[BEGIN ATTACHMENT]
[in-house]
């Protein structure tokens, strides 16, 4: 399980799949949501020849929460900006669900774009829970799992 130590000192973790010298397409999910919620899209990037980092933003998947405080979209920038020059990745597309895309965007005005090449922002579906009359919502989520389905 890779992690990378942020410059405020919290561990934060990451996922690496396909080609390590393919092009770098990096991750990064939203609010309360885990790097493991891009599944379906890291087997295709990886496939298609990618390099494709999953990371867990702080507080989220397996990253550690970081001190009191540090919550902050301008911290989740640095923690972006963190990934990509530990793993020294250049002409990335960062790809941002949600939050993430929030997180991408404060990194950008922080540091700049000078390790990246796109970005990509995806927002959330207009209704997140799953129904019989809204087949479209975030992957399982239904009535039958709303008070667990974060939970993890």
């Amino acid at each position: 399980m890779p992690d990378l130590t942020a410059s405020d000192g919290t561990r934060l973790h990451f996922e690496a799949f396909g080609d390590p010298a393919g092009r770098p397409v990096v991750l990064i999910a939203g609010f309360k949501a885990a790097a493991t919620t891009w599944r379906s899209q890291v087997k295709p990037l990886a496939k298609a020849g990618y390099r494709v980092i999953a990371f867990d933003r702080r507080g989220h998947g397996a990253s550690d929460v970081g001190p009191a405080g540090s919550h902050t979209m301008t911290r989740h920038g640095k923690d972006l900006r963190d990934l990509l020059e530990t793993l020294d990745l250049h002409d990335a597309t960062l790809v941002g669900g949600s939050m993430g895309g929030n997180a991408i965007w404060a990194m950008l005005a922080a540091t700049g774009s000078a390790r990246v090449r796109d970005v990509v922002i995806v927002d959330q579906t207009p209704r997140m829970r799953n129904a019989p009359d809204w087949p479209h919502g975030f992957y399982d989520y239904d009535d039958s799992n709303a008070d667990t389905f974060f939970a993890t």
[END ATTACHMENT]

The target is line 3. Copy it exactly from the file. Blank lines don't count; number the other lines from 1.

């Amino acid at each position: 399980m890779p992690d990378l130590t942020a410059s405020d000192g919290t561990r934060l973790h990451f996922e690496a799949f396909g080609d390590p010298a393919g092009r770098p397409v990096v991750l990064i999910a939203g609010f309360k949501a885990a790097a493991t919620t891009w599944r379906s899209q890291v087997k295709p990037l990886a496939k298609a020849g990618y390099r494709v980092i999953a990371f867990d933003r702080r507080g989220h998947g397996a990253s550690d929460v970081g001190p009191a405080g540090s919550h902050t979209m301008t911290r989740h920038g640095k923690d972006l900006r963190d990934l990509l020059e530990t793993l020294d990745l250049h002409d990335a597309t960062l790809v941002g669900g949600s939050m993430g895309g929030n997180a991408i965007w404060a990194m950008l005005a922080a540091t700049g774009s000078a390790r990246v090449r796109d970005v990509v922002i995806v927002d959330q579906t207009p209704r997140m829970r799953n129904a019989p009359d809204w087949p479209h919502g975030f992957y399982d989520y239904d009535d039958s799992n709303a008070d667990t389905f974060f939970a993890t």